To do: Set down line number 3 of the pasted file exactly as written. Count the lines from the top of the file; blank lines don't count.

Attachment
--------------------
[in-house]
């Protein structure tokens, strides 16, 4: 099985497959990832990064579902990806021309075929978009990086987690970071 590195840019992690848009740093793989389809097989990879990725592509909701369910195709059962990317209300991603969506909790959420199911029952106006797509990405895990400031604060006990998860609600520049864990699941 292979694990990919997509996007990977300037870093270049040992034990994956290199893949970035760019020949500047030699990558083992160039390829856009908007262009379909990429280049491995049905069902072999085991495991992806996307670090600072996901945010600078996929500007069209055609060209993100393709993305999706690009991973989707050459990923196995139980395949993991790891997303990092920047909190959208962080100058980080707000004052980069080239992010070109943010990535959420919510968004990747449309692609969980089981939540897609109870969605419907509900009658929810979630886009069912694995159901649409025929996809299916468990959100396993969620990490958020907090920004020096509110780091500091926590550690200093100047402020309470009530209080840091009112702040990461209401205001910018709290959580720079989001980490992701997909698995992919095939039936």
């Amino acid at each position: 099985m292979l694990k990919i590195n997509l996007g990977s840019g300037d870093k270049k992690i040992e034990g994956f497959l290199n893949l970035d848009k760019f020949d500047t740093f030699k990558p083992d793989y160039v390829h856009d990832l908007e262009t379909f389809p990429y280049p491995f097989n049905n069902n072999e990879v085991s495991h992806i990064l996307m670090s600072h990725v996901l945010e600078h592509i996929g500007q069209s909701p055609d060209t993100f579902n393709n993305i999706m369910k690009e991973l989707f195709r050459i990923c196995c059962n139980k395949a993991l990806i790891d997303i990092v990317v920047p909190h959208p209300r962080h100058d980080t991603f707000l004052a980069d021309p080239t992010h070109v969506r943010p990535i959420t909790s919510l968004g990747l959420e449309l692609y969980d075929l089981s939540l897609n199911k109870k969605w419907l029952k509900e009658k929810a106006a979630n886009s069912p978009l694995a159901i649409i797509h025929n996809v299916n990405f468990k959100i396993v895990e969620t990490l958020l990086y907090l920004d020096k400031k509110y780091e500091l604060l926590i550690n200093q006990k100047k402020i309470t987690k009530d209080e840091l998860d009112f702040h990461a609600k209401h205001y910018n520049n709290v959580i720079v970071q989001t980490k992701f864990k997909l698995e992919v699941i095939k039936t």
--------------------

């Amino acid at each position: 099985m292979l694990k990919i590195n997509l996007g990977s840019g300037d870093k270049k992690i040992e034990g994956f497959l290199n893949l970035d848009k760019f020949d500047t740093f030699k990558p083992d793989y160039v390829h856009d990832l908007e262009t379909f389809p990429y280049p491995f097989n049905n069902n072999e990879v085991s495991h992806i990064l996307m670090s600072h990725v996901l945010e600078h592509i996929g500007q069209s909701p055609d060209t993100f579902n393709n993305i999706m369910k690009e991973l989707f195709r050459i990923c196995c059962n139980k395949a993991l990806i790891d997303i990092v990317v920047p909190h959208p209300r962080h100058d980080t991603f707000l004052a980069d021309p080239t992010h070109v969506r943010p990535i959420t909790s919510l968004g990747l959420e449309l692609y969980d075929l089981s939540l897609n199911k109870k969605w419907l029952k509900e009658k929810a106006a979630n886009s069912p978009l694995a159901i649409i797509h025929n996809v299916n990405f468990k959100i396993v895990e969620t990490l958020l990086y907090l920004d020096k400031k509110y780091e500091l604060l926590i550690n200093q006990k100047k402020i309470t987690k009530d209080e840091l998860d009112f702040h990461a609600k209401h205001y910018n520049n709290v959580i720079v970071q989001t980490k992701f864990k997909l698995e992919v699941i095939k039936t």